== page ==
This PDF is the current document as it appeared on Public Inspection on 01/05/2015 at 08:45 am.
The Centers for Disease Control and Prevention (CDC), as part of its continuing effort to reduce public burden and maximize the utility of government information, invites the general public and other Federal agencies to take this opportunity to comment on proposed and/or continuing information collections, as required by the Paperwork Reduction Act of 1995. To request more information on the below proposed project or to obtain a copy of the information collection plan and instruments, call 404-639-7570 or send comments to LeRoy Richardson, 1600 Clifton Road, MS-D74, Atlanta, GA 30333 or send an email to email@example.com.
Comments submitted in response to this notice will be summarized and/or included in the request for Office of Management and Budget (OMB) approval. Comments are invited on: (a) Whether the proposed collection of information is necessary for the proper performance of the functions of the agency, including whether the information shall have practical utility; (b) the accuracy of the agency's estimate of the burden of the proposed collection of information; (c) ways to enhance the quality, utility, and clarity of the information to be collected; (d) ways to minimize the burden of the collection of information on respondents, including through the use of automated collection techniques or other forms of information technology; and (e) estimates of capital or start-up costs and costs of operation, maintenance, and purchase of services to provide information. Burden means the total time, effort, or financial resources expended by persons to generate, maintain, retain, disclose or provide information to or for a Federal agency. This includes the time needed to review instructions; to develop, acquire, install and utilize technology and systems for the purpose of collecting, validating and verifying information, processing and maintaining information, and disclosing and providing information; to train personnel and to be able to respond to a collection of information, to search data sources, to complete and review the collection of information; and to transmit or otherwise disclose the information. Written comments should be received within 60 days of this notice.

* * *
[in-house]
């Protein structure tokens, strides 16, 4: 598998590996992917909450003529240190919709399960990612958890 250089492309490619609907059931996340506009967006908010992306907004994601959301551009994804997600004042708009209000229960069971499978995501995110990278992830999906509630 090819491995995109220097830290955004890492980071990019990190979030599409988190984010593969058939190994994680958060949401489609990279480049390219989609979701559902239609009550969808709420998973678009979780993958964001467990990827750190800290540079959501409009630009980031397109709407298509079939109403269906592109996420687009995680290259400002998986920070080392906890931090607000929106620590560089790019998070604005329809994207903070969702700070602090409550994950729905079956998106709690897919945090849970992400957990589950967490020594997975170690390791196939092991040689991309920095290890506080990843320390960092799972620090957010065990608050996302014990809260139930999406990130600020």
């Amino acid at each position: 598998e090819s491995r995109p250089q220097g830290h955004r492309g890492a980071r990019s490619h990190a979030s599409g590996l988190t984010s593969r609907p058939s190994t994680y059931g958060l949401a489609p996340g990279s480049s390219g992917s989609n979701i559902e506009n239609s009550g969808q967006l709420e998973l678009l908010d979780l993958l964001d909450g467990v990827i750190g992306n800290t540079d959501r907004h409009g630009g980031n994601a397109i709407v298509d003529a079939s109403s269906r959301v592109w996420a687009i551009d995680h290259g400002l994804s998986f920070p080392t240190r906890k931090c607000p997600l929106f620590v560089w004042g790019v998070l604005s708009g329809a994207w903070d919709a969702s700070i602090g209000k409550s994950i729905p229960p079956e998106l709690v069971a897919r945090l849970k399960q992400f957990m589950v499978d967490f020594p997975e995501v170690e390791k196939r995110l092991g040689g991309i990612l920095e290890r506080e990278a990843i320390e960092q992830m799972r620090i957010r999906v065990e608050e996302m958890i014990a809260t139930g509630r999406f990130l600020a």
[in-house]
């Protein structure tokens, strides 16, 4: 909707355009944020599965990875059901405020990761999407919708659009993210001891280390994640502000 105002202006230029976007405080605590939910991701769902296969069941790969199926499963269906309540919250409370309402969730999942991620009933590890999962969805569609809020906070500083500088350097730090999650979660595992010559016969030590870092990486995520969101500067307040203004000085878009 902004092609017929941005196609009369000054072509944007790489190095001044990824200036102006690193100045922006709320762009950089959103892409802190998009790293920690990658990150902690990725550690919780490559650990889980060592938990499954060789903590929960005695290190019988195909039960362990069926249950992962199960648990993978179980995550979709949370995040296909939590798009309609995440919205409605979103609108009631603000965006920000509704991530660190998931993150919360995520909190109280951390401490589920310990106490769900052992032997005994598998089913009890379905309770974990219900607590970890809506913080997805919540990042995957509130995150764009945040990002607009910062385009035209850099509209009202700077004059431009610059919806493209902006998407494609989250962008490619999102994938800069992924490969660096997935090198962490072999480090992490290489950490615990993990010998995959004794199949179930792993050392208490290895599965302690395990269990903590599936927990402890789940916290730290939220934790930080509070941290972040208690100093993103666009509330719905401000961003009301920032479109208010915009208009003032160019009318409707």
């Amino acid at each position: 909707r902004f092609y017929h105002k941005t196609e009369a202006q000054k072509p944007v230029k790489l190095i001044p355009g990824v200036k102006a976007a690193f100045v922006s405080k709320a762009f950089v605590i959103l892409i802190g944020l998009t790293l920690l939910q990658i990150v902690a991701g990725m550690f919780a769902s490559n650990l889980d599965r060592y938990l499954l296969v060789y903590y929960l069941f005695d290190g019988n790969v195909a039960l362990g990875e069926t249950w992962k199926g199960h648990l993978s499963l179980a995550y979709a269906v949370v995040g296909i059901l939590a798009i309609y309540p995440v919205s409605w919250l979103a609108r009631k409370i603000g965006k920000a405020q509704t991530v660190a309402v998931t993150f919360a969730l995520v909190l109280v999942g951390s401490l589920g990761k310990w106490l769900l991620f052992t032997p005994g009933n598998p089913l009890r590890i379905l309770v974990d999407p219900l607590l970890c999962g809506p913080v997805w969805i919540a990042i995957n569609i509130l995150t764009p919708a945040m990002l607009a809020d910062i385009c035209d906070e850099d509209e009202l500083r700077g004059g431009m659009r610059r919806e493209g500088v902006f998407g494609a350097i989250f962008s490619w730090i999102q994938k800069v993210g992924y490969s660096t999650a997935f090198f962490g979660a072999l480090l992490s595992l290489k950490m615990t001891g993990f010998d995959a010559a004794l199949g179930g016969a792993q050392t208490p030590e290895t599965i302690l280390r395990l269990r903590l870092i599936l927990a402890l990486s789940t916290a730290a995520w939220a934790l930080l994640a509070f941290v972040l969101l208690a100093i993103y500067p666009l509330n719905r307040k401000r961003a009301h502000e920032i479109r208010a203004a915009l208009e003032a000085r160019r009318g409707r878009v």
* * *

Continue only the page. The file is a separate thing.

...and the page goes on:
HIV Outpatient Study (HOPS)—New—National Center for HIV/AIDS, Viral Hepatitis, STD, and TB Prevention (NCHHSTP), Centers for Disease Control and Prevention (CDC).
Background and Brief Description
The Centers for Disease Control and Prevention requests a three-year approval for the HIV Outpatient Study data collection activity. The HIV Outpatient Study (HOPS) is a prospective longitudinal cohort of HIV-infected outpatients at nine well-established private HIV care practices and university-based U.S. clinics, in Tampa, Florida; Washington, DC; Stony Brook, New York; Chicago, Illinois; Denver, Colorado; and Philadelphia, Pennsylvania.
Clinical data are abstracted on ongoing basis from the medical records of adult HIV-infected HOPS study participants, who also complete an optional telephone/Web-based behavioral assessment as part of their annual clinic visit, which on average takes about seven minutes. Before enrolling in this study, all potential study participants will undergo an informed consent process (including signing of a written informed consent) which is estimated to take 15 minutes.